Reflecting on what motivated you to become a scholar and embark on your research should help you identify your target readership. As you shift gears from preparing your manuscript to partnering with your marketing manager, it’s important to pause and remember your audience, or the target market for your book. Identifying and understanding your core market is the first step in connecting with your readers.
Keep this question in mind as you work with us to reach your audience. Who really is the target for your book? Many authors think successful marketing means approaching every possible reader, but defining a core, reachable audience is a more effective strategy for marketing your book.
Your core audience is the community and network you can successfully contact through your own efforts and with the support of your marketing manager. For most books we publish, the audience comprises scholars, students, librarians, and others who have a similar interest in and focus on your particular area of expertise or study. The core audience for your book is a community of readers that you probably already interact with on a regular basis.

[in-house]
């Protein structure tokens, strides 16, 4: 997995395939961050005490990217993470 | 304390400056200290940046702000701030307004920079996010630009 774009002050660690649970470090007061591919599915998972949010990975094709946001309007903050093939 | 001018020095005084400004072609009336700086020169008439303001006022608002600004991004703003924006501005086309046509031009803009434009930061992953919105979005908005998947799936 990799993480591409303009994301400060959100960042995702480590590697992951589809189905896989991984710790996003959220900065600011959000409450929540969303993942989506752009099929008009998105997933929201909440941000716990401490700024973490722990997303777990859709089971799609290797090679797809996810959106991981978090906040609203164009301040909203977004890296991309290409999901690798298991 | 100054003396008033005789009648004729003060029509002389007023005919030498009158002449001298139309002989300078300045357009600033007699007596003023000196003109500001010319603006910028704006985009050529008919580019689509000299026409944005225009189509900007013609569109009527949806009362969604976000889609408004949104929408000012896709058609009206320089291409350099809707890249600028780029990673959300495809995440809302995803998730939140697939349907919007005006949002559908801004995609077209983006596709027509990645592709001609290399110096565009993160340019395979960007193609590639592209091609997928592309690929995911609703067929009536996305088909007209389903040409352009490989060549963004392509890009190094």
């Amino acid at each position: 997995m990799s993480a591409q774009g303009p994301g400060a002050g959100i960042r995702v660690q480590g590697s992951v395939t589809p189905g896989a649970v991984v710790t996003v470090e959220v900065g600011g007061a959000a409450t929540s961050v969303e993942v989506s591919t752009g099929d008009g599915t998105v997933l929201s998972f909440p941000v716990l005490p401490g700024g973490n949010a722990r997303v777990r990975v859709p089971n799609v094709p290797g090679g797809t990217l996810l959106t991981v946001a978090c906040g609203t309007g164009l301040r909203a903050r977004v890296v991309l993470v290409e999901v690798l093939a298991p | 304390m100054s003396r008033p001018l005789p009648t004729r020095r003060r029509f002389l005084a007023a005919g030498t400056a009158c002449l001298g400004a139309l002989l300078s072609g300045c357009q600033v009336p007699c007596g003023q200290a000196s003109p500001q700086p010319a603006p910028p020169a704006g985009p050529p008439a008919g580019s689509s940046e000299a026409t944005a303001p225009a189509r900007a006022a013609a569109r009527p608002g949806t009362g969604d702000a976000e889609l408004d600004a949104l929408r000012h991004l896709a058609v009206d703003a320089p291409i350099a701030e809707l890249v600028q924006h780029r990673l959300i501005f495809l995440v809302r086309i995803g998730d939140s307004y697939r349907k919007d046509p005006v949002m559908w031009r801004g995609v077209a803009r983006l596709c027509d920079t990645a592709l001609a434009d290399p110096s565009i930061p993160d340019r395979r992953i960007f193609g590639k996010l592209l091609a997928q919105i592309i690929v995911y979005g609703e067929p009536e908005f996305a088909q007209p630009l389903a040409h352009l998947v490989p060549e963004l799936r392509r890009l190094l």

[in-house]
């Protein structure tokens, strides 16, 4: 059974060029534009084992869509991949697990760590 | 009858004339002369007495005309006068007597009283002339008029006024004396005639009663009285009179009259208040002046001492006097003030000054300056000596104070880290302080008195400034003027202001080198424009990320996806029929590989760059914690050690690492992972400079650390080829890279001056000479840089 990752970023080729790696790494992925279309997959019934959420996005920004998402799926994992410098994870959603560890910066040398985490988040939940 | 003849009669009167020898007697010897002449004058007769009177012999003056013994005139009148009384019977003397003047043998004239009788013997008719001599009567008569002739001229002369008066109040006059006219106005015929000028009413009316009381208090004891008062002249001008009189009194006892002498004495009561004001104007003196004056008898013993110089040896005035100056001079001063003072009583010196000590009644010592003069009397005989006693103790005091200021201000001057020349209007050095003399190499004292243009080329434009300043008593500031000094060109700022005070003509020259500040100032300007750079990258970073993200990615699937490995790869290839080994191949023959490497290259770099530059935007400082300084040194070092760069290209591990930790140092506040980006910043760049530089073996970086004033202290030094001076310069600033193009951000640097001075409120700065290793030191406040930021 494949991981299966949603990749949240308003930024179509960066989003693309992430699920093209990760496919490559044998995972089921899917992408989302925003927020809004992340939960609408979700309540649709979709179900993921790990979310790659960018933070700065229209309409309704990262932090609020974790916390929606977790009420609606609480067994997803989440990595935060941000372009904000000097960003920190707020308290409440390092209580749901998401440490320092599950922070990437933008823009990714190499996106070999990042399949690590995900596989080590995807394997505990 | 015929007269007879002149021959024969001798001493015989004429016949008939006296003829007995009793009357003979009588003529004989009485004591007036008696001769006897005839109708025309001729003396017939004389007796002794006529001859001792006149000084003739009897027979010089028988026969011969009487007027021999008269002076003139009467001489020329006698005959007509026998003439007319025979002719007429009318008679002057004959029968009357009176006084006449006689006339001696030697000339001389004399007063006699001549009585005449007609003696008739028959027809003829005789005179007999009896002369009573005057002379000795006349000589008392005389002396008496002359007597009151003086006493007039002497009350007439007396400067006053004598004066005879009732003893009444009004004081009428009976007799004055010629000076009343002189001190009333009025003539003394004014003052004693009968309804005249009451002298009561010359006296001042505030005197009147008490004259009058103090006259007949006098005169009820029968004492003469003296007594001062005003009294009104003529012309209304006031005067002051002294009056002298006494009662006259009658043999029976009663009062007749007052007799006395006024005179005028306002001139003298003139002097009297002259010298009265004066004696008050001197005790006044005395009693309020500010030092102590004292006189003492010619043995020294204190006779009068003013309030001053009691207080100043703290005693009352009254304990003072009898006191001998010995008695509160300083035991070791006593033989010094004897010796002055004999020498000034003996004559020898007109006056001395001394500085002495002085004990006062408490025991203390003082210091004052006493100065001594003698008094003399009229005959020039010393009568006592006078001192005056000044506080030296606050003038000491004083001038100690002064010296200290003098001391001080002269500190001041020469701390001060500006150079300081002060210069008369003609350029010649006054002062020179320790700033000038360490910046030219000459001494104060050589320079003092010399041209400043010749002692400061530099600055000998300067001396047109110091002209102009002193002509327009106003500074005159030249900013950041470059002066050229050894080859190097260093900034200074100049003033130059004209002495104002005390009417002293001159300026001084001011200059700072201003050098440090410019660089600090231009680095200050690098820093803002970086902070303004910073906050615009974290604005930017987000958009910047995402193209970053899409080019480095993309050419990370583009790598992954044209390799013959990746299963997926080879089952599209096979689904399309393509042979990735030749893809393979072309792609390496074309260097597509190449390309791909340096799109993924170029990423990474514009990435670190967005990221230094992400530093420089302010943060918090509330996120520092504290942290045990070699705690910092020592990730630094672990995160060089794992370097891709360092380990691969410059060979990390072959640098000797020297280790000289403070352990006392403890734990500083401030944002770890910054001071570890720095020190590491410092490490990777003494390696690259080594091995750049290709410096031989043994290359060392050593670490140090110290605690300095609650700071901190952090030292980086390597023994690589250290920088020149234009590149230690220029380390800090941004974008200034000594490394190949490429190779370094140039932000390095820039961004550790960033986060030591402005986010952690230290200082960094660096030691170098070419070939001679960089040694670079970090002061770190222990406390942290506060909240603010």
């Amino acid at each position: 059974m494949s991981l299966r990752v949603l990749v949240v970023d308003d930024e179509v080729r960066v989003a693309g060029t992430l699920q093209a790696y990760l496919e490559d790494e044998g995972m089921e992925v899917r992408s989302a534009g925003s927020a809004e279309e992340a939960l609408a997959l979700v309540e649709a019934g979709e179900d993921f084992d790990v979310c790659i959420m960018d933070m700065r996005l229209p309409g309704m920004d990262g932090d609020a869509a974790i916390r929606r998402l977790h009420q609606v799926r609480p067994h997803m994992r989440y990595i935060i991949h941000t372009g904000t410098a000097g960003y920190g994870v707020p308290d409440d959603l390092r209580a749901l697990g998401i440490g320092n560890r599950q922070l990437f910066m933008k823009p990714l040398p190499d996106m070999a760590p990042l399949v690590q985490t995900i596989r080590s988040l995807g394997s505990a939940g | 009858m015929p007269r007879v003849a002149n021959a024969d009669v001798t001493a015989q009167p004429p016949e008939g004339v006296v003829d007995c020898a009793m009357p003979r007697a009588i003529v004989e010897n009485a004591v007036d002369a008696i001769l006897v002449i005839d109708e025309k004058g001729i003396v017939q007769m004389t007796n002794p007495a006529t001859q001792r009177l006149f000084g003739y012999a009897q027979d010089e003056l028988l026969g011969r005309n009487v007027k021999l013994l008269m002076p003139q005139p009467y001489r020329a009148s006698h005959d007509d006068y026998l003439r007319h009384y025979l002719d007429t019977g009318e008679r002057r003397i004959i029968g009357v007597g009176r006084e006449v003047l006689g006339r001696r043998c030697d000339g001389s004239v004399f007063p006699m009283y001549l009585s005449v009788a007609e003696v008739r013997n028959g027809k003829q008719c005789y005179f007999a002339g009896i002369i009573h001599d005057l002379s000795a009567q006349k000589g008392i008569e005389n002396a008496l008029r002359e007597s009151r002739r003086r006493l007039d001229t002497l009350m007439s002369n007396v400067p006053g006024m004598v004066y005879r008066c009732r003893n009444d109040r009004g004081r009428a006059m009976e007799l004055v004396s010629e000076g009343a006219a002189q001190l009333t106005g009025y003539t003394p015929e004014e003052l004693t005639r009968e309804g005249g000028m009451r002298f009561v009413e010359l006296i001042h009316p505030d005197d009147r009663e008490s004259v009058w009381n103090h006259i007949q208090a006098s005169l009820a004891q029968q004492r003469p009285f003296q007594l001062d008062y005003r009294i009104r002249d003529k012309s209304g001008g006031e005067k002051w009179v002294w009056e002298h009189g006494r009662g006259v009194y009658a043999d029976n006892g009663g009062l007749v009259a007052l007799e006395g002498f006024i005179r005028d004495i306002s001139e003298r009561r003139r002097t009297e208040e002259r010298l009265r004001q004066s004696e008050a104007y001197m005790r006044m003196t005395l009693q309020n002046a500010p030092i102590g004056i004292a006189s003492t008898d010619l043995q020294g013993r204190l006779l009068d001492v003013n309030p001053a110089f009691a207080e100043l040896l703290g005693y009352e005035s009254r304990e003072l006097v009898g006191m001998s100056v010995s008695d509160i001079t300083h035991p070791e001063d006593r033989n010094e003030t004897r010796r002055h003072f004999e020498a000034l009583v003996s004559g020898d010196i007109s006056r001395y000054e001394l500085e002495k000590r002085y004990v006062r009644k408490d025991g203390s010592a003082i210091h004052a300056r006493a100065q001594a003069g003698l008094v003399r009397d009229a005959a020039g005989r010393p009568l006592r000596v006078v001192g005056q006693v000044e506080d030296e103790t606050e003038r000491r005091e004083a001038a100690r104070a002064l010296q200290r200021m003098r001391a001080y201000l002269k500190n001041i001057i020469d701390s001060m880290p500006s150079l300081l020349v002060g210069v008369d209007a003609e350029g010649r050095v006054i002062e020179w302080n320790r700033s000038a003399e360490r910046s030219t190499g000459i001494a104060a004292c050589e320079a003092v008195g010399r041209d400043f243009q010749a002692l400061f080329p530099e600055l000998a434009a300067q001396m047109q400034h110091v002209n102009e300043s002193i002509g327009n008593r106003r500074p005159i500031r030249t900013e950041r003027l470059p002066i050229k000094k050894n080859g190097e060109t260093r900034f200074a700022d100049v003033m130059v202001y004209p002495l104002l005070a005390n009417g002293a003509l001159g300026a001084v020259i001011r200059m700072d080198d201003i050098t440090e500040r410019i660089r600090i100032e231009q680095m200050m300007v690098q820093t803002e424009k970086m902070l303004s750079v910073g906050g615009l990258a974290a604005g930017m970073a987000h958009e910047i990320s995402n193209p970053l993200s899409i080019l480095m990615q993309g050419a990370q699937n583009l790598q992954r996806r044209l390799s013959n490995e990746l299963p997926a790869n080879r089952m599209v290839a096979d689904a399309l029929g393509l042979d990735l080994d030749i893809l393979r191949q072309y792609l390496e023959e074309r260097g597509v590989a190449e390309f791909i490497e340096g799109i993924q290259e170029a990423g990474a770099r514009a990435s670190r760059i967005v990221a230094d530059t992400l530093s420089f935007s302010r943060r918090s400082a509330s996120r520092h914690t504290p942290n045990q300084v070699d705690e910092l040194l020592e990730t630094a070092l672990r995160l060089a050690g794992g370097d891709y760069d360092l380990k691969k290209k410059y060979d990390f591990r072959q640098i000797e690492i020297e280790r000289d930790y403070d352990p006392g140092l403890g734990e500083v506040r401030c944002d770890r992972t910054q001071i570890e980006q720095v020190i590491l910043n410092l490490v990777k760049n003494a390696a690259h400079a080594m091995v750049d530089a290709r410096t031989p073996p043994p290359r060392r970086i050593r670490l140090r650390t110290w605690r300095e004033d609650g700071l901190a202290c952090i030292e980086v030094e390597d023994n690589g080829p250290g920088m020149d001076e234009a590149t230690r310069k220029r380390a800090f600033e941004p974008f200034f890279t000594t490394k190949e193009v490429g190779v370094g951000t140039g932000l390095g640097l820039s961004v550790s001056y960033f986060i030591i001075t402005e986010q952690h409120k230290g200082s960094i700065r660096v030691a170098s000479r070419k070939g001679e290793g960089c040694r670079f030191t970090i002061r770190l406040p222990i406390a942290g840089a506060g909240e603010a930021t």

Some questions to consider when identifying your audience:
Once you’ve identified your target audience, you can make a plan to grow your online profile and expand your potential readership. In the era of social media, a strong online footprint can help you make an impression on readers, enhance word-of-mouth communication about your work, and build awareness of your work and ideas.
“As authors and artist of Birds of the Sierra Nevada: Their Natural History, Status, and Distribution, we realized that we needed to do a considerable amount of planning to genuinely connect with our readers. We are passionate about our work and wanted to ensure that our book found its way to the folks who would enjoy learning more about birds of the Sierra Nevada. We didn’t wait for anyone to tell us what to do or direct us to our audience. We know them already and we were mindful of our audience while we were creating content for our book. We used our knowledge to help us get the word out about our book. . . . The key to our success involved planning, initiative, knowing our target audience, and willingness to connect directly with our readers.”
—Ted Beedy, Ed Pandolfino, and Keith Hansen